A Commencement Speech for the Graduates of 2012

          Published May 4, 2012, Pawtucket Times

          In the upcoming months, commencement speakers at many ofRhode Island’s Colleges and Universities will give the Class of 2012 their sage advice as to how they can successfully find their niche in our society, scarred by one of the greatest economic downturns in the history of our nation. 

         Robed graduating seniors will sit listening closely to these commencement speeches, given by well-known lawmakers, judges, television personalities and CEOs, detailing simple tips and observations that if taken, just might offer the graduates a more rewarding personal and professional life.

         The graduates of 2012 will begin their new life journey with many challenges to face. Gas prices continue to spiral out of control, heading to $4.00 per gallon.  Mortgage rates decline to the lowest level in decades, but most of these students, burdened by huge student loan debt, leave college without a job, adequate credit rating or down payment to purchase  a home.  TheOcean State continues to be one of the last states to see its economy revive.  While a ‘buy-local’ movement has grown over the years inRhode Islandto support small businesses, an emerging global economy bankrupts companies and takes away jobs. 

         What sage advice can this columnist give these young college graduates that could provide a road map on how one can live a more healthy fulfilling life, to age gracefully, in a changing world? 

 Sound advice for 2012 Graduates

        As an aging baby boomer, if I were asked to give my thoughts before hundreds of graduating seniors, I would urge them to grow old gracefully and not fight against it.  Some people feverishly attempt to hold onto their youth, fearing the onset of wrinkles, sagging stomachs and gray hair. As you move into your middle years and beyond, why not learn to see your life as a journey, keeping focused on the present moment, and not place so much attention on the future. 

       As you grow older when facing life’s health, financial, and professional challenges, always focus on the positive rather than the negative.  Each day you will make daily choices as to how you will tackle and react to life’s daily problems and difficulties.  In every situation, you can see the proverbial glass as either “half-full” or “half-empty”.  A positive attitude allows you to begin to successfully age.

Forgive Yourself and Others

        As we grow older, it becomes so easy to reflect on our defeats and focus more on the “bad hand” we were dealt throughout our lives.  Each and every day, savor your personal and professional victories, but remember to forgive yourself for your failures. 

       Simply put, don’t dwell in your past, but instead live and appreciate the present moment.    In your adult years, time flies by rapidly, to some like a blink of an eye.  A Hindu spiritual teacher tells her followers to view their life as a ‘cancelled check’. Let go of those past regrets, forgive yourself for those mistakes you made in your childhood, especially those you made well into your adult years.  Don’t regret passing up opportunities, for others will come.  Use your time wisely; don’t waste it carrying the burdens of past guilt or grudges.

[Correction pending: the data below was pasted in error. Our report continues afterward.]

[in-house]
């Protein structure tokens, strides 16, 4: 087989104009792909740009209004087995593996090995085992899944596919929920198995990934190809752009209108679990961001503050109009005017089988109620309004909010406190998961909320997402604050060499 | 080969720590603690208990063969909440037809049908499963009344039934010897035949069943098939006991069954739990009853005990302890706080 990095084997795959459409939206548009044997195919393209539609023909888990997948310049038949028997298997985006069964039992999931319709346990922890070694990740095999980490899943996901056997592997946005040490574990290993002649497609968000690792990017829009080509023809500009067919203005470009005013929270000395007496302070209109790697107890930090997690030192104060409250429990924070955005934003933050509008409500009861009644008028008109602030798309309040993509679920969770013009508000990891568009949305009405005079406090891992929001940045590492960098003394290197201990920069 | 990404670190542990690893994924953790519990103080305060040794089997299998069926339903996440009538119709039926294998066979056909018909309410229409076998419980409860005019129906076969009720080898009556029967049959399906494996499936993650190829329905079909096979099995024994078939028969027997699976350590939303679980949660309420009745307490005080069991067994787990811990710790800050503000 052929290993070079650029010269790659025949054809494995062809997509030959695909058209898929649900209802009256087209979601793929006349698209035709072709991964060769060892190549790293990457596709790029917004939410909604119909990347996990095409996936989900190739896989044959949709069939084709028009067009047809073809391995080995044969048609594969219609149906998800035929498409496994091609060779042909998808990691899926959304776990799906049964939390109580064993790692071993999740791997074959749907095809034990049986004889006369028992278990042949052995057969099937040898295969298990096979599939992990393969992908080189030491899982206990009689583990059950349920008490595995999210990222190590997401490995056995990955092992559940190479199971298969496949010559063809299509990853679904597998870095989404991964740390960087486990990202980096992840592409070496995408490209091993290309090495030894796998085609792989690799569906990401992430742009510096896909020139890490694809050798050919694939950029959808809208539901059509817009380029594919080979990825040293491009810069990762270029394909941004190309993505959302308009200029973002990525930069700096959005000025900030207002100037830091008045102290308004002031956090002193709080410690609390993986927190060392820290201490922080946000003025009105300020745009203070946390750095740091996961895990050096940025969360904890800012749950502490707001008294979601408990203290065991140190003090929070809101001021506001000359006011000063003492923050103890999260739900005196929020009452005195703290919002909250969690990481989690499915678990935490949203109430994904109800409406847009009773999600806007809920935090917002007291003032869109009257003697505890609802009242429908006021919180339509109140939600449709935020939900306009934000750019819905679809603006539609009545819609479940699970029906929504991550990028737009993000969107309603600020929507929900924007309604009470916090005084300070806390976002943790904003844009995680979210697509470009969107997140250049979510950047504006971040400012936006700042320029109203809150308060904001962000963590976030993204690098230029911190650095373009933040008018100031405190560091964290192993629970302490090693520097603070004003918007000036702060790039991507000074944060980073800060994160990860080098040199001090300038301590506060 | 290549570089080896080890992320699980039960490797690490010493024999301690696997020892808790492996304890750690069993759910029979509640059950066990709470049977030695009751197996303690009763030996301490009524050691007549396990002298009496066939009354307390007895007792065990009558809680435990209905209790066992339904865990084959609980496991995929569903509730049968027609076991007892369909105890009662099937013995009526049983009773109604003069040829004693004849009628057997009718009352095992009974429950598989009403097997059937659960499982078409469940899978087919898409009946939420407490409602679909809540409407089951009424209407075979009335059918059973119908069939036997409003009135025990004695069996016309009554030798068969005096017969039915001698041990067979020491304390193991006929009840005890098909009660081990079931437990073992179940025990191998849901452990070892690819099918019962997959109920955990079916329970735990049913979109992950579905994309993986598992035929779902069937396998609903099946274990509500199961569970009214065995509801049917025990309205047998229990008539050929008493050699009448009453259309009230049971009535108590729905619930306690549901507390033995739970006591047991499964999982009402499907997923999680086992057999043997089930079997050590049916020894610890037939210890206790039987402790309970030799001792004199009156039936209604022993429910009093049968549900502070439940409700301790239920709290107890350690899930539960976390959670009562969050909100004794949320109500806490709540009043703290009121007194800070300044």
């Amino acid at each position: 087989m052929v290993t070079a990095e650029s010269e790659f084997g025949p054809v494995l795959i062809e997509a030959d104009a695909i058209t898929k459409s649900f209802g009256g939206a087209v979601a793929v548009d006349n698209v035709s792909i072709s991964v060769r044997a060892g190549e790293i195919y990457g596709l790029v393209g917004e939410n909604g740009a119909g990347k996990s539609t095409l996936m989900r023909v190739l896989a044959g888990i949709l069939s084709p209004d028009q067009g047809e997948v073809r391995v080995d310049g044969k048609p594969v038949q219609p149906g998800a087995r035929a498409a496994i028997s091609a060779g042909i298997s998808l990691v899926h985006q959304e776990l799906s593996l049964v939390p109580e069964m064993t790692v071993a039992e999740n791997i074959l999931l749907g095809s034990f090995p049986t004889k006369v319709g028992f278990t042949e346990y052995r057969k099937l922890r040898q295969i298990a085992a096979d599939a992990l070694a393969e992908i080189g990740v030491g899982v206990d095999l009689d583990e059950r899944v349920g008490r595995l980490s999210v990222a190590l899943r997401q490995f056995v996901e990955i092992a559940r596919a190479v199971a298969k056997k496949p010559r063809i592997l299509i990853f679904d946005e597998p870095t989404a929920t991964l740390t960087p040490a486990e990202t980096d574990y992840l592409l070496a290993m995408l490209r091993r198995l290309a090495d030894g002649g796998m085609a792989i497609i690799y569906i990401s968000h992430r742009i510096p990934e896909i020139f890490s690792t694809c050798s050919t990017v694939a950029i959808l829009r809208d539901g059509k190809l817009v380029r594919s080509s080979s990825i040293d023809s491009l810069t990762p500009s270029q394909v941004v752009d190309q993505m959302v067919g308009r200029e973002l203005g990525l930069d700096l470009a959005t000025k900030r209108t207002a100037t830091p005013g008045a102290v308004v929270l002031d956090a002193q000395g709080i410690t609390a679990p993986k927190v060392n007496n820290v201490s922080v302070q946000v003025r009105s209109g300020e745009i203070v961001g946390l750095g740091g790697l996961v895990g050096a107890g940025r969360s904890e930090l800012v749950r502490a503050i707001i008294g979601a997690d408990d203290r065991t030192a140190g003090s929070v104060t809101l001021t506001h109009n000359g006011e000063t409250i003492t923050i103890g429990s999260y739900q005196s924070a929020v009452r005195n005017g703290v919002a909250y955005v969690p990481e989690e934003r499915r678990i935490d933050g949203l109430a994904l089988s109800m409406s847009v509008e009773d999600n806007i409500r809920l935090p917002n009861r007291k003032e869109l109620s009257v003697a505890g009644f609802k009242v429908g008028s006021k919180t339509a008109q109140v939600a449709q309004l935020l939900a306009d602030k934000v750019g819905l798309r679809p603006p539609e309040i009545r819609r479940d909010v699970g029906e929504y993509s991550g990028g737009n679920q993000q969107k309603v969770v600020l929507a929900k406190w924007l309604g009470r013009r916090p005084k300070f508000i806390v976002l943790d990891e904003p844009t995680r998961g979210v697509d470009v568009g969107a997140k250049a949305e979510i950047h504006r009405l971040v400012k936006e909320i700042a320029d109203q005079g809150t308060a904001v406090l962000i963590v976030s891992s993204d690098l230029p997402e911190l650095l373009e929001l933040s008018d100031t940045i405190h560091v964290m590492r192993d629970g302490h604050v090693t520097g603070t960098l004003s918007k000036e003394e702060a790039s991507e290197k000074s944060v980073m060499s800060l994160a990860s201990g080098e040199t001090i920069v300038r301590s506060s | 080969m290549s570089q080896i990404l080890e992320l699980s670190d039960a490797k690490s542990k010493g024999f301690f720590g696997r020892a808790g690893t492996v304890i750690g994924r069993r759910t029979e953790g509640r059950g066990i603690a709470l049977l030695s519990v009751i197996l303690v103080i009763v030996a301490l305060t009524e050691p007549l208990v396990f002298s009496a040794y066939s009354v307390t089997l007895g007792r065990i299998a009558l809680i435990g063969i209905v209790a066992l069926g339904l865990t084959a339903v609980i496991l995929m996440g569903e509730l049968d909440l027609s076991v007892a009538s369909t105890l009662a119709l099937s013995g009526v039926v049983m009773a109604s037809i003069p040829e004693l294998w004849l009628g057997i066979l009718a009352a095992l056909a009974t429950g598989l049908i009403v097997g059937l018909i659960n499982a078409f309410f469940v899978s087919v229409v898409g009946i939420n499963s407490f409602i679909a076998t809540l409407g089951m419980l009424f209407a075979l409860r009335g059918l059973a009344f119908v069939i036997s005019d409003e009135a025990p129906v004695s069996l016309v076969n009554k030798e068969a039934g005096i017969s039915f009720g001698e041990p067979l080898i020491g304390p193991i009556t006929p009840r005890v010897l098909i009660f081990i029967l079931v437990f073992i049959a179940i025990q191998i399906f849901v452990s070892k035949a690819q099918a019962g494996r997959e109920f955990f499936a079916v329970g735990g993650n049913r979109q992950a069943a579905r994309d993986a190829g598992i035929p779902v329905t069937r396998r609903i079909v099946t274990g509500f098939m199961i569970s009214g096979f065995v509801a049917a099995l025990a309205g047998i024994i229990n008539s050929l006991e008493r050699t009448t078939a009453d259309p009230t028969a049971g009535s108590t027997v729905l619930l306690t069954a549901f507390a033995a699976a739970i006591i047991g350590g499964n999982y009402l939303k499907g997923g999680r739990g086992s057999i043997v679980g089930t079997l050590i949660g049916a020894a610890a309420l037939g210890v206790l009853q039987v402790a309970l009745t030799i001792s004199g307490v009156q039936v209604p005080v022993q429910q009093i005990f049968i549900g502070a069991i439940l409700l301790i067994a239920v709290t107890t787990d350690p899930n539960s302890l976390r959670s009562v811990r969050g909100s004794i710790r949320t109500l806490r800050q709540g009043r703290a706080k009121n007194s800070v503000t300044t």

Yes, learn to forgive yourself and others who hurt you personally and professionally.  You cannot live or reconcile your life peacefully if you are still holding on the grudges, anger and bitterness, all tied to past experiences.

        As you grow older and accumulate life experiences, don’t be afraid to share your story with others, especially with younger people.  You will have a huge reservoir of untapped wisdom gained through life’s trials.  As a parent or later a grandparent, share your insights and lessons you have learned throughout the cyclical ups and downs of your life.  The generations following you will be at a loss if you choose to remain silent and keep your knowledge and history from them.

       Use it or lose it.  “Stay as physically active as you can,” URI Gerontologist Phil Clark told me years ago.  He said, “If you rest, you rust.”  Physical exercise elevates our mood and benefits your cardiovascular system!

       Aging research also tells us that you must also exercise your brain.  Make the time to read your newspapers, magazines and books, or working on a challenging crossword puzzle, or playing chess.

       See the bigger picture of life. Sometimes it is not the big things that count but the simple daily acts of loving kindness you give to others.  Research tells us that volunteer work can be a protective buffer from the curve balls that life may throw as we age.

       Keep up your social contacts and personal connections with others. When you require help, don’t be afraid to ask your family, friends, and colleagues for support and assistance.  There will always be opportunities for you to help and care for others, too. \

Enjoy Simplicity in Your Life

       Learn to slow down and enjoy the simple moments of your life.  Author Connie Goldman notes that the simple act of watching a beautiful sunrise or sunset or even puttering around your garden can be as stimulating as a jam-packed calendar of activities.

       There are no sure bets in life except death, taxes, and growing old.  So, Class 2012, make the most of your life. Embrace your later years and go for the gusto.  Enjoy your journey.

        Herb Weiss is a Pawtucket-based writer covering aging and health care issues.  His Commentaries are printed in two Rhode Island daily’s The Pawtucket Times and Woonsocket Call.


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